It is more than a year since he locked his directorial debut Coriolanus, and Ralph Fiennes is keen for it to be in front of audiences, he tells Mike Goodridge
Ralph Fiennes is keen for his directorial debut Coriolanus to open in theatres, which it does in both the US and UK on January 20 next year. In fact, he is itching for it to reach audiences over a year after he locked the film in late 2010.
“I want it to be out there and living whatever life the film’s meant to live and then be doing something else, because whatever people say, good or bad, it’s done now,” he says. “It’s been a very long wait for it to come out on screens and that’s odd because you have to keep it on the back burner as something you are going to have to be present with and talk about.”
Fiennes first screened Coriolanus for close friends and crew in the first week of December 2010. It had its world premiere to warm reviews in competition at Berlin in February 2011, but when The Weinstein Company picked it up for domestic and Lionsgate for the UK, it became clear that an awards qualifying run at the end of the year and an early 2012 release would be the best roll-out plan for the film.
“Berlin was nerve-wracking,” says Fiennes. “We got mostly very good critical response there, which was a good thing. I’m now at the point where I don’t want to read any more responses because it’s exhausting. It’s hugely personal when you are the director. Every time you read the responses, it’s mentally draining to negotiate around them.”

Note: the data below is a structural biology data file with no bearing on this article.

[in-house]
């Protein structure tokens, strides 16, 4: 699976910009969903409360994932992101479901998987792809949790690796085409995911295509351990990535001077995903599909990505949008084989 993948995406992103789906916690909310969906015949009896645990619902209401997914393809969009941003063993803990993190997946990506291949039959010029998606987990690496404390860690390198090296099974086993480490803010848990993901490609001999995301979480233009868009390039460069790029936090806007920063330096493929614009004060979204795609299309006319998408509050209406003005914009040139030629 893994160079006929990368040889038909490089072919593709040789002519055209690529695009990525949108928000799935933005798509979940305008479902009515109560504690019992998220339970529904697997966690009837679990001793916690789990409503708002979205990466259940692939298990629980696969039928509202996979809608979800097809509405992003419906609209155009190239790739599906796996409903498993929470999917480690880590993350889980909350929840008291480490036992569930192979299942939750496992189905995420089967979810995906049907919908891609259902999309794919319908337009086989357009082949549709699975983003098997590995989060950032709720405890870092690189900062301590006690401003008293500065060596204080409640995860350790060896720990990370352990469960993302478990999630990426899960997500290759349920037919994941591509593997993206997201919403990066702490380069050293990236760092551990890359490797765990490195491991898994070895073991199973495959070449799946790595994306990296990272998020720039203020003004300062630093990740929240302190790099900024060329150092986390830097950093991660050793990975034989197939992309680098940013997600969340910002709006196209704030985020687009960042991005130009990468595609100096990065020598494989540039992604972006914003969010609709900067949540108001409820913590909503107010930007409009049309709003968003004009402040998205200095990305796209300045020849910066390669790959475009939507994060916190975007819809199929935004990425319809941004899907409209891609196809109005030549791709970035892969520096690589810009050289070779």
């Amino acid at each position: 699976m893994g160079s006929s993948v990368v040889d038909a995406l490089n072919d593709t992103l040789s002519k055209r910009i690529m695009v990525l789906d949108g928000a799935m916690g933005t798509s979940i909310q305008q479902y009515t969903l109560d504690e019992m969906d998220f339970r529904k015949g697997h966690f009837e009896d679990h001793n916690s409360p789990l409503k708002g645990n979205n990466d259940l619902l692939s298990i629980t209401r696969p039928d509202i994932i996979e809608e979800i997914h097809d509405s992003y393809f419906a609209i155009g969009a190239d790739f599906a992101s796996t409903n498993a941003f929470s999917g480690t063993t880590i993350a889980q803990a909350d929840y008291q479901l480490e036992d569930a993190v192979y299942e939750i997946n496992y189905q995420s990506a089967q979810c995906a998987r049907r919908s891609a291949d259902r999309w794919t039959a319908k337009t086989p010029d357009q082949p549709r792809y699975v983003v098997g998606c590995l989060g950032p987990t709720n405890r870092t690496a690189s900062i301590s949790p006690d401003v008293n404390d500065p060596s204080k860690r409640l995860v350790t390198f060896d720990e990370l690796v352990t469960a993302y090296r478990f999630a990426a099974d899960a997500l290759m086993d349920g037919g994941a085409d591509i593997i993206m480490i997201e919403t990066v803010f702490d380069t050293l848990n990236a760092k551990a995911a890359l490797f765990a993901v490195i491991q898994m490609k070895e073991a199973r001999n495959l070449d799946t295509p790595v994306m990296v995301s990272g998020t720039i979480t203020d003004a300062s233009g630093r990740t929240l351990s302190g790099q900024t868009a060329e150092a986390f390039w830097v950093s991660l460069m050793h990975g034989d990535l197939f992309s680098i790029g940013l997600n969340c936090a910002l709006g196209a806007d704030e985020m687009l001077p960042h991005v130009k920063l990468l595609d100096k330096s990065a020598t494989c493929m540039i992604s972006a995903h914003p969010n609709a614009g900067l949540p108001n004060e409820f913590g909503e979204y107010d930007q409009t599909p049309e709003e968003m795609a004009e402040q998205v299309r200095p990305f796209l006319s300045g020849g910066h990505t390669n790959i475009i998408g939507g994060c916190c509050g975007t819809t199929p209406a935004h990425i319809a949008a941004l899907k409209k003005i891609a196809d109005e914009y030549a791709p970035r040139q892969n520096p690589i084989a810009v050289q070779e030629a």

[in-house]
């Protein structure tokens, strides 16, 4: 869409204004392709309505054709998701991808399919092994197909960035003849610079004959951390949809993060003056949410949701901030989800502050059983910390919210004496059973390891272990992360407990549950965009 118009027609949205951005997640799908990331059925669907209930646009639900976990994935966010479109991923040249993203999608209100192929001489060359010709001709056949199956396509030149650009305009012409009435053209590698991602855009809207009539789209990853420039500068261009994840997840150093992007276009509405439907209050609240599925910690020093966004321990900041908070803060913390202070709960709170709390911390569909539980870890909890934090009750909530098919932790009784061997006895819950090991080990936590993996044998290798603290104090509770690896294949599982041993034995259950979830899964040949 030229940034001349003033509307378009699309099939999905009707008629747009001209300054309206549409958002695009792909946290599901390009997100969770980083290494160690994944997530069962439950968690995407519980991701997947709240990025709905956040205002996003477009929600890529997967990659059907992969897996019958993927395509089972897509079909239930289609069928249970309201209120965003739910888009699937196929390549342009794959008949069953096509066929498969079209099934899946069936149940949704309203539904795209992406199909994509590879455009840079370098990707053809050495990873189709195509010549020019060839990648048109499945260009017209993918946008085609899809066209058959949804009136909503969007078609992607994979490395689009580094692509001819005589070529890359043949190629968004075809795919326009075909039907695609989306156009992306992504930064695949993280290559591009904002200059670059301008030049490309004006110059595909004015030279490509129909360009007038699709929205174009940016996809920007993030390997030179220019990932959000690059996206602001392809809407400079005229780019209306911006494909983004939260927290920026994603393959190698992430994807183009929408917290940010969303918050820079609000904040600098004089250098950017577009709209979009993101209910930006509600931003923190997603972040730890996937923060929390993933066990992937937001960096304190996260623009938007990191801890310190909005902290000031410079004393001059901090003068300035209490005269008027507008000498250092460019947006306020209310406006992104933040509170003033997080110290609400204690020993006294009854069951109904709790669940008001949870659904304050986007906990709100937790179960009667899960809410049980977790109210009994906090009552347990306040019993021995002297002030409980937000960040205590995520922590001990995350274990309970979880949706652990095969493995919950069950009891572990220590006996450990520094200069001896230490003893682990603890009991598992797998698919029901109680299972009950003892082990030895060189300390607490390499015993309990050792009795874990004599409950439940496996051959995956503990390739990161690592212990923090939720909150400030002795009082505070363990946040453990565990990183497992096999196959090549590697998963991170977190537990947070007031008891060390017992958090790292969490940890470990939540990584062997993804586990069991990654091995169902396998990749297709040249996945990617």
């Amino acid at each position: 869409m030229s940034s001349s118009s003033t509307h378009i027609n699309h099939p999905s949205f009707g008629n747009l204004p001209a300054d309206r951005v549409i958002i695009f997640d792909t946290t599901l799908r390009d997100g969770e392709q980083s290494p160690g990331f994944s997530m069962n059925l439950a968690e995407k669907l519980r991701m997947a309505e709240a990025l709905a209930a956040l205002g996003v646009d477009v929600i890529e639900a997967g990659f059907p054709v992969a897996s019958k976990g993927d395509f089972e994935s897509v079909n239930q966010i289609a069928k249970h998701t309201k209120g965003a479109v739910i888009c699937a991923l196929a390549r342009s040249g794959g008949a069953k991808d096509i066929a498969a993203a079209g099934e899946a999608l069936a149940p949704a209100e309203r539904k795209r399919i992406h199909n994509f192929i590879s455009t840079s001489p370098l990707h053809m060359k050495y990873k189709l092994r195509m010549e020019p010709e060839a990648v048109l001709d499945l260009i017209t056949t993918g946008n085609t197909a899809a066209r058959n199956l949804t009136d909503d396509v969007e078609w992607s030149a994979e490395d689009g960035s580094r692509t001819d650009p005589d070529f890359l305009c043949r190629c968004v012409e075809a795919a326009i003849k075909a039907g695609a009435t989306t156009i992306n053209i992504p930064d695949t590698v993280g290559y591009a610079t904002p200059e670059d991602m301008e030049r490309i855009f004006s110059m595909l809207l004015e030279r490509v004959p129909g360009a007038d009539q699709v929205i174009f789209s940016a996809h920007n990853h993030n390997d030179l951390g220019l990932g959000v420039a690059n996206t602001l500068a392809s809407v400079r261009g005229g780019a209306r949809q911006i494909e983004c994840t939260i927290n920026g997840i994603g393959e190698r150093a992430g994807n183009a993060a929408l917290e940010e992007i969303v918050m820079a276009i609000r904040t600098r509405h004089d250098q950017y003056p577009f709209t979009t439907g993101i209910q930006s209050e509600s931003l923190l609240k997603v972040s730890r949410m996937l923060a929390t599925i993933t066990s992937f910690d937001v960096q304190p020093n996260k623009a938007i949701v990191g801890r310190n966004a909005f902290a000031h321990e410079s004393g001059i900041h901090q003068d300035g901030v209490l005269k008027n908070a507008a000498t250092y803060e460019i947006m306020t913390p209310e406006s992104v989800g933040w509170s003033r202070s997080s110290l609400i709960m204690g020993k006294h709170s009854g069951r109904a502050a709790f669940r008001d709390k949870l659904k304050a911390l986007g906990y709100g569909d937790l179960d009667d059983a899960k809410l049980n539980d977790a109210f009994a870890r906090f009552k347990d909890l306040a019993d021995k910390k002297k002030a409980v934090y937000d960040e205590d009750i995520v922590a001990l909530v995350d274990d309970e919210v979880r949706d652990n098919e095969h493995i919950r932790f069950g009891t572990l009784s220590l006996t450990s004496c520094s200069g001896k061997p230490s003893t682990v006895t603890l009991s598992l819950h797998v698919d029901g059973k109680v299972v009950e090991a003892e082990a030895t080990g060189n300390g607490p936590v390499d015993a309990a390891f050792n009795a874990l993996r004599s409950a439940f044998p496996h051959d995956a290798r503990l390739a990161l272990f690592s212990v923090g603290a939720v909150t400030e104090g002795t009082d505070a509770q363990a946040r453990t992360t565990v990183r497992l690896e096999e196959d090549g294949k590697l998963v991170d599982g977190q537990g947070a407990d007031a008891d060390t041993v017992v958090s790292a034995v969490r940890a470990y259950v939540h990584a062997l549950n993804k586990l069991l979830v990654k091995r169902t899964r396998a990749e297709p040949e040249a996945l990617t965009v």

Fiennes’ film of one of Shakespeare’s lesser-known tragedies is set in a Rome that bears a striking resemblance to a contemporary war-torn Balkan state and was indeed shot in Serbia. As played by Fiennes, Coriolanus is a warrior who refuses to lead his people with sugar-coated words or PR propaganda. In that respect, said Screen’s critic Lee Marshall at Berlin this year, he has made “a complex character study that is brimful of contemporary relevance”.
Fiennes also managed to attract a dazzling supporting cast including Vanessa Redgrave as Coriolanus’ mother Volumnia, Jessica Chastain as his wife Virgilia, Brian Cox as senator and friend Menenius and Gerard Butler as rebel general Tullus Aufidius.
“It seems people have been surprised by something they thought they wouldn’t like,” Fiennes says. “I have heard how people feel surprised by how much they were engaged by it. The modern setting has worked for many people.
‘It seems people have been surprised by something they thought they wouldn’t like’
“A minority of people just don’t get it,” he continues. “They don’t get the play, they don’t like Coriolanus as a play or a man. Some people simply want their Shakespeare in togas or doublets and hose. I’m nonplussed by that because Shakespeare has been done in so many different ways for so long that it’s odd that people still feel that.”
The Coriolanus effect